Book reviews: reading recommendations for spring and summer

I don’t know about you, but my level of concentration isn’t what it was two months ago. No matter how captivating the book is, I can’t help but hop on the computer every few minutes for the latest on COVID-19. You might notice that my picks for Spring/Summer books are a bit lighter than usual.

“A good neighborhood”

I’m curious if the author is from the Carolinas, which prompted me to move in with Therese Anne Fowler “A good neighborhood” (St. Martin’s. $27.99), which was released in March.


What I’m hoping for in a new book is exactly what Fowler — who lives in Raleigh — delivers: a gripping story and an ending that grips you. Fowler, the author of “Z: A Novel of Zelda Fitzgerald,” creates a sought-after, close neighborhood in a town somewhere east of Charlotte. Here, on a modest ranch, live Valerie, a black ecology professor, and her 18-year-old, bi-racial, musically gifted son, Xavier.

Next door, on a plot cleared of all trees to make way for their McMansion and swimming pool, sits newly wealthy Brad Whitman, his wife and two daughters – one of whom is Juniper, 17 – all white. Yes, Xavier and Juniper fall in love.

Yes, this love goes haywire, but how you can’t imagine. Meanwhile, Valerie begins to notice that her beloved oak tree is dying, likely due to recent clearing of nearby land. The oak isn’t the only beautiful thing in this tale that will wither away at the bulldozer – whether delivered via machine or via overheated emotions. Kudos to Fowler for his candid examination of the complex intersections of race, class, and culture. Don’t miss.

“All the Broken People”

I like a writer who can deliver time from a particular location. (No one is better than Thomas Hardy at this.) And Leah Konen can definitely do fall and winter in Woodstock, NY Konen studied English and journalism at UNC-Chapel Hill, and her first novel for adults, “All the Broken People” (Putnam, $26, out July), is set around Woodstock, where 28-year-old Lucy runs away with her dog Dusty to escape an abusive boyfriend in Brooklyn.

She befriends – no, she falls in love with – her next-door neighbours, a glamorous, slightly older couple who are out of luck. The three hatch a plan to fake the death of the husband – John is an artist and his wife Vera thinks his paintings will start selling if people think he is dead. The problem is, John is dead, and now Lucy is a prime suspect. Seat edge? You bet.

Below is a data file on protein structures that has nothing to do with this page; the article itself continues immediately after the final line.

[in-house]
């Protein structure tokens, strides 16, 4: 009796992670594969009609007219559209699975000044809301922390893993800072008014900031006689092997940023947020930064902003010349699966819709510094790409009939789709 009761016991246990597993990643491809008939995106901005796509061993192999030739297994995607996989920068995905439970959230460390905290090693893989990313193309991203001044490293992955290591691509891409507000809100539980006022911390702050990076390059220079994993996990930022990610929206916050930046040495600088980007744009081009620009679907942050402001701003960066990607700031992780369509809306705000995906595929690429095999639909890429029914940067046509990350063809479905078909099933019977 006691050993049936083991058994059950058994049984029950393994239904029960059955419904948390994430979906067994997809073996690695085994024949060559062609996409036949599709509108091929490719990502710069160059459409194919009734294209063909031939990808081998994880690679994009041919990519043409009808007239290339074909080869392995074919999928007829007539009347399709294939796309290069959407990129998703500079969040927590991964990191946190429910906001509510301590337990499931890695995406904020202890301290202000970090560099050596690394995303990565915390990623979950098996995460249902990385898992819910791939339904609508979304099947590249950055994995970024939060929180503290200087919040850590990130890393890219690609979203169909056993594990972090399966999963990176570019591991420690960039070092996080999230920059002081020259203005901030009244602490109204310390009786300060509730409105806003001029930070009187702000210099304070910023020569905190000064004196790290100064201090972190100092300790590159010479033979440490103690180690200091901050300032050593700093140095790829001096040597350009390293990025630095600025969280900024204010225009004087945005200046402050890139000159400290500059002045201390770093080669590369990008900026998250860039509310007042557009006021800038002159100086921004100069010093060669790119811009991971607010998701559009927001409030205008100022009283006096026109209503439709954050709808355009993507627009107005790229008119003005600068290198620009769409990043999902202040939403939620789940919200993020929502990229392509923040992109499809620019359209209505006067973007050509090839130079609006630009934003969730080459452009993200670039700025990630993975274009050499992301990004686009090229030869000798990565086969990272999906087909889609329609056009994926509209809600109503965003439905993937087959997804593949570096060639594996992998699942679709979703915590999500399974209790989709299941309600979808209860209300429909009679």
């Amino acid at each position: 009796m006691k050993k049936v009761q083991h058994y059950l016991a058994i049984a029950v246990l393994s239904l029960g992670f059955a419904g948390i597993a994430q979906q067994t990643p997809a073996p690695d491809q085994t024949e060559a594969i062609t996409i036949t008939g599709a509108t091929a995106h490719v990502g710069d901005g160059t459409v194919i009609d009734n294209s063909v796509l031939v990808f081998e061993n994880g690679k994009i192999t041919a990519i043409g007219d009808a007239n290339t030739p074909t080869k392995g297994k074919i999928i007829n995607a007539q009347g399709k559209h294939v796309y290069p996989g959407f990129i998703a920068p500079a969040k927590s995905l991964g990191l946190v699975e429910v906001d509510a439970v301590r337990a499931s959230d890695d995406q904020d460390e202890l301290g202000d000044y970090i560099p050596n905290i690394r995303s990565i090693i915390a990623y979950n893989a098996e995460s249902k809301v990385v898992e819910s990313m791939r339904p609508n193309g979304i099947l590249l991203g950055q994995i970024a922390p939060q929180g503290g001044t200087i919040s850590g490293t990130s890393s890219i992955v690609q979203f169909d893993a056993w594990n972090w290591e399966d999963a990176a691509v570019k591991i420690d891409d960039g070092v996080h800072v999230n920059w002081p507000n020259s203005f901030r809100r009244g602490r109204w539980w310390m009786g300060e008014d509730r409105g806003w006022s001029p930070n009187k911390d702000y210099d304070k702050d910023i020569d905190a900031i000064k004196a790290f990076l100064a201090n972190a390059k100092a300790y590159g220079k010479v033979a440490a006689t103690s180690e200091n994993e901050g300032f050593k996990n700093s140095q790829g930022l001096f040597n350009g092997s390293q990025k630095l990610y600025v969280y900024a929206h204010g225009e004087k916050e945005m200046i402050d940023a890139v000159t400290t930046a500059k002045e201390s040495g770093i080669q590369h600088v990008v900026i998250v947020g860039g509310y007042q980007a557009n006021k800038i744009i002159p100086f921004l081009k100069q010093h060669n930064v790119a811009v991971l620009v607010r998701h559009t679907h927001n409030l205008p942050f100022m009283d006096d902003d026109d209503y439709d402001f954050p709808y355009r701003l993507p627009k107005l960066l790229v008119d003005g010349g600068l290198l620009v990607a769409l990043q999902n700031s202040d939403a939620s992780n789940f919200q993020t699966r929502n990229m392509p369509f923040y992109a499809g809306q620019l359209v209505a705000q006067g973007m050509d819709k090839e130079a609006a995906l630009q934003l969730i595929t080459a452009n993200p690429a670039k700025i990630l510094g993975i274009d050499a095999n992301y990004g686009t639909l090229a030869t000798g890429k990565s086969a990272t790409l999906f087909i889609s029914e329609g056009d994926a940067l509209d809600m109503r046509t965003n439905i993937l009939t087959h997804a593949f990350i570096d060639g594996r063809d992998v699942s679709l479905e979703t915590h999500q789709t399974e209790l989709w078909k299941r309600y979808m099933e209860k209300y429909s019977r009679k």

“Dear Scott, dearest Zelda”

I’m slipping this one into last summer’s list because April 3 was the 100th wedding anniversary of the two directors. “Dear Scott, Dear Zelda: The Love Letters of F. Scott and Zelda Fitzgerald,” edited by Jackson Bryer and Cathy Barks (Scribner, $22), includes a treasure trove of unpublished letters from Zelda, as well as those of hers and Scott’s that we’ve read in other publications.

In her introduction, Eleanor Lanahan, the couple’s granddaughter, says she believes, as does her mother, that Scott and Zelda remained in love until the day they died. The letters reinforce what we suspected all along – Zelda’s mental illness was not Scott’s fault and Scott’s alcoholism was not Zelda’s. These letters show so poignantly how extravagant neglect can undermine beauty, talent, hopes and dreams.


‘Life after death’

Any Woman Reading Julia Alvarez “Life after death” (Algonquin, $25.95) who has one or more sisters, will instantly identify with how these four sisters function in a crisis. (Says main character Antonia Vega, “They could be a whole person, but not without constant altercations, meltdowns, hurt feelings. It’s exhausting.”)

The publicity surrounding this book refers to Antonia as an immigrant. But she feels no more like an immigrant to me than Alvarez herself, who left the Dominican Republic for the United States at age 10 in 1960. Like Alvarez, Antonia is a former teacher who now lives in the North-east.

Widowed and recently retired, Antonia is all too vulnerable when a pregnant, undocumented teenager shows up on her doorstep. Another fun read from the author of “How the Garcia Girls Lost Their Accents.”


“My Autobiography of Carson McCullers”

Carson McCullers has long been the darling of Charlotteans because she wrote part of “The Heart Is a Lonely Hunter” in two places here in 1937-38 – in an upstairs apartment of a house on East Boulevard, which now houses the Copper restaurant, and in another, which no longer exists, on Central Avenue. So of course I totally agree when I hear about the recent “My Autobiography of Carson McCullers,” by Jenn Shapland, who discovers elusive truths about herself as she discovers new information about McCullers.